Wesselmann's relationship with the female nude began at the beginning of his career. Wesselmann was a budding artist during the mid-twentieth century and many of his most admired peers were at the pinnacle of their careers, working within Abstract Expressionism to cement themselves as arguably the most important American painters of their time. Wesselmann admired de Kooning's abstractions but chose to work with the images of popular culture and everyday life. In the early 1960s, images of the female nude were not common in the media and Wesselmann's representation of the female nude in various positions that were not as traditional to formal nude painting seemed aggressive at the time. Wesselmann played with the female nude and his representation of her for the formative years of his early career in the series of about 100 Great American Nudes.
Great American Nude #2 (see fig.) is an early example of a large scale female nude portrait. This mixed media collage exhibits Wesselmann's stuggle with whether or not to make his women more abstract or more realistic. Over the years he would dabble with the idea of both. The image in Great American Nude #2 is strikingly intimate as the woman is in a very relaxed position, on her side with her legs spread. The curves of her body maintain the desire towards abstraction and yet the detailed collaged background brings the viewer back into reality. It is clear that this work is very calculated and precise. Wesselmann would soon move away from this decisiveness and become increasingly instinctive and spontaneous with his works, but the foundation built from these early paintings underlies his entire oeuvre.
The series of Sunset Nudes and Blue Nudes Wesselmann painted at the turn of the 21st century are spectacular and nostalgic, offering strikingly rich and purely painted colors and flowing female forms lounging across large canvases. Blue Nude, One Flower is an homage to Wesselmann's early career. Painted near the end of Wesselmann's life, this painting, and the larger paintings executed within these years, would prove to be testaments to the most recognized and adored aspects of his oeuvre. Most prominently, the female nude has returned in full force, yet this time she is much softer and abstracted, but always with the standard bodacious curves, pink lips and nipples, with beautifully flowing hair. Her backdrops are brightly colored and sunny beach scenes, and in the Sunset Nude series, with dazzling sunsets illuminating the canvas with purples, reds, yellows and oranges. The relation of the body to the background is reminiscent of Wesselmann's early collages. She is lying flat on the canvas, on top of the scene behind her, as if collaged on the surface. The elements in the background are also very flat and do not offer much depth, they too are cut-outs and appear to be elements of collage painted on the surface of the canvas.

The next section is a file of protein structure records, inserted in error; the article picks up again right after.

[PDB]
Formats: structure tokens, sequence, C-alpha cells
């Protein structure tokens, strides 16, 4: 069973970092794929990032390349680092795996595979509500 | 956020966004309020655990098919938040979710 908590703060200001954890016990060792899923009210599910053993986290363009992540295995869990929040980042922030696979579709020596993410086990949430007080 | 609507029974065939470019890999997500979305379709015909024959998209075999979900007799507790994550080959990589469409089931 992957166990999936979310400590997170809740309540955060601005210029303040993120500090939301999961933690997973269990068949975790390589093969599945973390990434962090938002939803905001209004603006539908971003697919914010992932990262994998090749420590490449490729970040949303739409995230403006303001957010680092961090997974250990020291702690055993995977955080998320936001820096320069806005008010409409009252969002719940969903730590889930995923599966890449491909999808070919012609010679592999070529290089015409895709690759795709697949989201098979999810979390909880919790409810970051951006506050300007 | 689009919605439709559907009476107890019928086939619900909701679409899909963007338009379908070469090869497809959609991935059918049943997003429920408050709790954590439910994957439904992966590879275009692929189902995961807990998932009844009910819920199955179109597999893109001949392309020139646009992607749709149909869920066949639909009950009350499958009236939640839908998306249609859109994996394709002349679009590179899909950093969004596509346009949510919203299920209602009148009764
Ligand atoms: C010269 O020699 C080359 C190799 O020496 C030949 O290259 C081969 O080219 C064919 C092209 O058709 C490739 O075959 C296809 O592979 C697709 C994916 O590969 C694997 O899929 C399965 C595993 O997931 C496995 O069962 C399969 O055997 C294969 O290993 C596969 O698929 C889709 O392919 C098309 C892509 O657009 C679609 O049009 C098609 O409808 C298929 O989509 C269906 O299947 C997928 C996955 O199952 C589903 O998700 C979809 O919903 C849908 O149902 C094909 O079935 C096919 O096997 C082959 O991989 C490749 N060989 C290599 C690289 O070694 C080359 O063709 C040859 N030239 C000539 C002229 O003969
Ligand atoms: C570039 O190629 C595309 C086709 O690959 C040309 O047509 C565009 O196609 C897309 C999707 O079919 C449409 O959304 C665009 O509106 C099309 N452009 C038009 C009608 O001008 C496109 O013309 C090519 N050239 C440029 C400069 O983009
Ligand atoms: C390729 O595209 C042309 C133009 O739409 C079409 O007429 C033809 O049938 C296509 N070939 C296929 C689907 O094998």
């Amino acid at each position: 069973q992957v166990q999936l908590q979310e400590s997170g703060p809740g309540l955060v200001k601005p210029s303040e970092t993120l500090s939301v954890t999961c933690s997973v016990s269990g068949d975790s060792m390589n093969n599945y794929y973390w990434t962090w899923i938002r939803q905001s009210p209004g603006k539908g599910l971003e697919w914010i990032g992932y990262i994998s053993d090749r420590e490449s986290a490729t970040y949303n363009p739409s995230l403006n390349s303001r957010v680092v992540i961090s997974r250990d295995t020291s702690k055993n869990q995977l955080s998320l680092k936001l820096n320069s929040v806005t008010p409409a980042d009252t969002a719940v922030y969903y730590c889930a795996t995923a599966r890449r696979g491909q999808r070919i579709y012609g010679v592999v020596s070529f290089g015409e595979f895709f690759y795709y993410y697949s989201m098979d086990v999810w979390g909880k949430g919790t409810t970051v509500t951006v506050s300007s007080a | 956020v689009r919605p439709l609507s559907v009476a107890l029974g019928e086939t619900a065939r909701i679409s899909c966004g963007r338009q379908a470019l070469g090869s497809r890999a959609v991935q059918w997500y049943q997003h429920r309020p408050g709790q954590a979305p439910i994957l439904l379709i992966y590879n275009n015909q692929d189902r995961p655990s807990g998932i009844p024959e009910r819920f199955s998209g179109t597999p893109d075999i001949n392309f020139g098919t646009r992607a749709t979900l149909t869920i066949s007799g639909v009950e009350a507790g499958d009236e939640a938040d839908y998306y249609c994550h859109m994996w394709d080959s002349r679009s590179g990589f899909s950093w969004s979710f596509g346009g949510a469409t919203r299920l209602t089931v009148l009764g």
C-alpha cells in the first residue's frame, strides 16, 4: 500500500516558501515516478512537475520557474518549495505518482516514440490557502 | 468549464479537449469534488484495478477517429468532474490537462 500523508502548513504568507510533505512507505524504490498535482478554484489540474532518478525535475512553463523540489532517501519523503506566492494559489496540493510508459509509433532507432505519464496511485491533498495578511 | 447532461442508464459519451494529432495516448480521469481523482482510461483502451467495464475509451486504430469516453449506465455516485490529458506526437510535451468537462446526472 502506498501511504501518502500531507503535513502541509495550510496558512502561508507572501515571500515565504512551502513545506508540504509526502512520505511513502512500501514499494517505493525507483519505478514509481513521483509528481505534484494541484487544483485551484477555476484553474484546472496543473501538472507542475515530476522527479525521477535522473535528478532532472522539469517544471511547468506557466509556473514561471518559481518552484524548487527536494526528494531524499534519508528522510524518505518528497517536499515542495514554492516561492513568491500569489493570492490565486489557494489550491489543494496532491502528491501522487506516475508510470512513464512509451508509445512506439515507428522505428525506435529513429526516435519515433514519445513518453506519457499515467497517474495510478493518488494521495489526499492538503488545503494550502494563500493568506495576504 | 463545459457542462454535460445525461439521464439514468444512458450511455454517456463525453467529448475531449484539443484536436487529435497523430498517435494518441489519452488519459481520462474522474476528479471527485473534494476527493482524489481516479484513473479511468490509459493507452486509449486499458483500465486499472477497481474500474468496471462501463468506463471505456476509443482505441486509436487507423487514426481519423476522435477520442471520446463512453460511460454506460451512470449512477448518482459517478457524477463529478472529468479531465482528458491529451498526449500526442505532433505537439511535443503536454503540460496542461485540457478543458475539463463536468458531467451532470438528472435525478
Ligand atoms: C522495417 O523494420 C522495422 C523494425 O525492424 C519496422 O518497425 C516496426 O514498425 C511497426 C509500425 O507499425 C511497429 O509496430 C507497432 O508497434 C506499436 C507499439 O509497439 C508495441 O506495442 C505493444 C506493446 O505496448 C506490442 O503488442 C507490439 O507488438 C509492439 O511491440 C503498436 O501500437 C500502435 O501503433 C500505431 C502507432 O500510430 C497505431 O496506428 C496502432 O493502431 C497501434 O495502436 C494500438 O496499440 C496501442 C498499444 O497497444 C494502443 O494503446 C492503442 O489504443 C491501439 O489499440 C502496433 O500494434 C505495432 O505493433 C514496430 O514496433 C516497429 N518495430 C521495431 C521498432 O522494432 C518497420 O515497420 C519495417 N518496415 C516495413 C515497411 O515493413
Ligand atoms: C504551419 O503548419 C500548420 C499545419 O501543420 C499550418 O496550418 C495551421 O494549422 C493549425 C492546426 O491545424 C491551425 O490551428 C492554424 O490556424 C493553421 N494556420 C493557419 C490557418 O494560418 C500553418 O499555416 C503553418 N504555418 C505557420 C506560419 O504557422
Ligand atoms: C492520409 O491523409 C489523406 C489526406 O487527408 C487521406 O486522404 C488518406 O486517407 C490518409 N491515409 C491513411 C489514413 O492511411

Wesselmann has chosen to reevaluate his own career, and the larger canon of art history, by selecting to return to the Great American Nude series again at the end of his career. Other artists with long and successful careers also came full circle and returned to previous subjects and modified the subject matter by stripping it down to its most basic elements. De Kooning's Ribbon paintings and Matisse's Blue Nudes are some of the examples of other artists who looked back on their careers and decided to revisit earlier subjects with their new perspective and comment on their own work in a new, refreshing way. More than forty years after Wesselmann began to paint female nudes, his women are more confident, relaxed and softer versions of their predecessors. Just as Wesselmann's relationship to his painting and subject matter developed and matured over the years, so did his relationship with the women in his life. These paintings, including Blue Nude, One Flower portray the good life well lived: beautiful sexy women, great beaches and warm sunsets.